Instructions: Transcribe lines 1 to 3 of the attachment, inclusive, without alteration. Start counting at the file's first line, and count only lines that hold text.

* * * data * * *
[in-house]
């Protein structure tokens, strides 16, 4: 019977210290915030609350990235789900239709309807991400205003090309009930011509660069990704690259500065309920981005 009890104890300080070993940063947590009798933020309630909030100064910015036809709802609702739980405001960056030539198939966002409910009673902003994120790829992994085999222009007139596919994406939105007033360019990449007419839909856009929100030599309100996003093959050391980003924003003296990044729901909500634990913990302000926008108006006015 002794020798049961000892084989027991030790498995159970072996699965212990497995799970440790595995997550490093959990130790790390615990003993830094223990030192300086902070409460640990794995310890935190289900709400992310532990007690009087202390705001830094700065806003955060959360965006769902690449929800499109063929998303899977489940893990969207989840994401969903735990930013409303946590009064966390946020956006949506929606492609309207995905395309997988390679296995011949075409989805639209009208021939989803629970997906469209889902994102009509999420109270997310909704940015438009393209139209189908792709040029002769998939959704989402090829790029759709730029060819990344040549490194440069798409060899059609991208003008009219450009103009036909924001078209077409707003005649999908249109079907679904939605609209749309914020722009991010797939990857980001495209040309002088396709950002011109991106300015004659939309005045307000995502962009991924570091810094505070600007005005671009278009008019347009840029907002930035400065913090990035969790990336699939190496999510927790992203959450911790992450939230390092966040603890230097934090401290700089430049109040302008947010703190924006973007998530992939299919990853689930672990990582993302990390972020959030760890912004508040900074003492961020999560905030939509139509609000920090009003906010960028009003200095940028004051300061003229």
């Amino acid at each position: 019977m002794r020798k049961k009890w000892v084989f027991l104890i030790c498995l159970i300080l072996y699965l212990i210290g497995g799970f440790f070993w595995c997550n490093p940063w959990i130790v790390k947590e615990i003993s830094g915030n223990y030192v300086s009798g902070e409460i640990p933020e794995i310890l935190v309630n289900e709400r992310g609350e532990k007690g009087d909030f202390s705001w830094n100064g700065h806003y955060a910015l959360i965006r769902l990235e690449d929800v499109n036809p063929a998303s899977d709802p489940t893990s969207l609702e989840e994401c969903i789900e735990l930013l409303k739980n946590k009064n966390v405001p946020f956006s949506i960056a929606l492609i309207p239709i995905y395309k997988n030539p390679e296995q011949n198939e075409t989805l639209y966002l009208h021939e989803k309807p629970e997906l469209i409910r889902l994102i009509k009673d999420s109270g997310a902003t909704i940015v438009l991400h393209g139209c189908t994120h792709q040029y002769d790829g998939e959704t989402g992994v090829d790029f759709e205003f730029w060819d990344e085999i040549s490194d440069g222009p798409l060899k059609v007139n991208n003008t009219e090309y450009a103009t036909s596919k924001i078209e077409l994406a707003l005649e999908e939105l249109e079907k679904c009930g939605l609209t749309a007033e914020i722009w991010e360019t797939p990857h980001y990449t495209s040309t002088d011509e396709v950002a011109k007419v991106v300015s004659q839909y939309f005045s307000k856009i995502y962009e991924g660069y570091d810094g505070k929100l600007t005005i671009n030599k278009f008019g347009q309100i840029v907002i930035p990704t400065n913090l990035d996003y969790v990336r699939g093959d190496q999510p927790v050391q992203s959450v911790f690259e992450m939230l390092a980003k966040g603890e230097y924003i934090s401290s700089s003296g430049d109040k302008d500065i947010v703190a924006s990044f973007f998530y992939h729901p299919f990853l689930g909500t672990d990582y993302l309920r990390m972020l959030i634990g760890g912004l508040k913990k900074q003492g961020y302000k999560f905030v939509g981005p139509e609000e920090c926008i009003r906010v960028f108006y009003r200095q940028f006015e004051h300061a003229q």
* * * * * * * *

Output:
[in-house]
């Protein structure tokens, strides 16, 4: 019977210290915030609350990235789900239709309807991400205003090309009930011509660069990704690259500065309920981005 009890104890300080070993940063947590009798933020309630909030100064910015036809709802609702739980405001960056030539198939966002409910009673902003994120790829992994085999222009007139596919994406939105007033360019990449007419839909856009929100030599309100996003093959050391980003924003003296990044729901909500634990913990302000926008108006006015 002794020798049961000892084989027991030790498995159970072996699965212990497995799970440790595995997550490093959990130790790390615990003993830094223990030192300086902070409460640990794995310890935190289900709400992310532990007690009087202390705001830094700065806003955060959360965006769902690449929800499109063929998303899977489940893990969207989840994401969903735990930013409303946590009064966390946020956006949506929606492609309207995905395309997988390679296995011949075409989805639209009208021939989803629970997906469209889902994102009509999420109270997310909704940015438009393209139209189908792709040029002769998939959704989402090829790029759709730029060819990344040549490194440069798409060899059609991208003008009219450009103009036909924001078209077409707003005649999908249109079907679904939605609209749309914020722009991010797939990857980001495209040309002088396709950002011109991106300015004659939309005045307000995502962009991924570091810094505070600007005005671009278009008019347009840029907002930035400065913090990035969790990336699939190496999510927790992203959450911790992450939230390092966040603890230097934090401290700089430049109040302008947010703190924006973007998530992939299919990853689930672990990582993302990390972020959030760890912004508040900074003492961020999560905030939509139509609000920090009003906010960028009003200095940028004051300061003229």
């Amino acid at each position: 019977m002794r020798k049961k009890w000892v084989f027991l104890i030790c498995l159970i300080l072996y699965l212990i210290g497995g799970f440790f070993w595995c997550n490093p940063w959990i130790v790390k947590e615990i003993s830094g915030n223990y030192v300086s009798g902070e409460i640990p933020e794995i310890l935190v309630n289900e709400r992310g609350e532990k007690g009087d909030f202390s705001w830094n100064g700065h806003y955060a910015l959360i965006r769902l990235e690449d929800v499109n036809p063929a998303s899977d709802p489940t893990s969207l609702e989840e994401c969903i789900e735990l930013l409303k739980n946590k009064n966390v405001p946020f956006s949506i960056a929606l492609i309207p239709i995905y395309k997988n030539p390679e296995q011949n198939e075409t989805l639209y966002l009208h021939e989803k309807p629970e997906l469209i409910r889902l994102i009509k009673d999420s109270g997310a902003t909704i940015v438009l991400h393209g139209c189908t994120h792709q040029y002769d790829g998939e959704t989402g992994v090829d790029f759709e205003f730029w060819d990344e085999i040549s490194d440069g222009p798409l060899k059609v007139n991208n003008t009219e090309y450009a103009t036909s596919k924001i078209e077409l994406a707003l005649e999908e939105l249109e079907k679904c009930g939605l609209t749309a007033e914020i722009w991010e360019t797939p990857h980001y990449t495209s040309t002088d011509e396709v950002a011109k007419v991106v300015s004659q839909y939309f005045s307000k856009i995502y962009e991924g660069y570091d810094g505070k929100l600007t005005i671009n030599k278009f008019g347009q309100i840029v907002i930035p990704t400065n913090l990035d996003y969790v990336r699939g093959d190496q999510p927790v050391q992203s959450v911790f690259e992450m939230l390092a980003k966040g603890e230097y924003i934090s401290s700089s003296g430049d109040k302008d500065i947010v703190a924006s990044f973007f998530y992939h729901p299919f990853l689930g909500t672990d990582y993302l309920r990390m972020l959030i634990g760890g912004l508040k913990k900074q003492g961020y302000k999560f905030v939509g981005p139509e609000e920090c926008i009003r906010v960028f108006y009003r200095q940028f006015e004051h300061a003229q």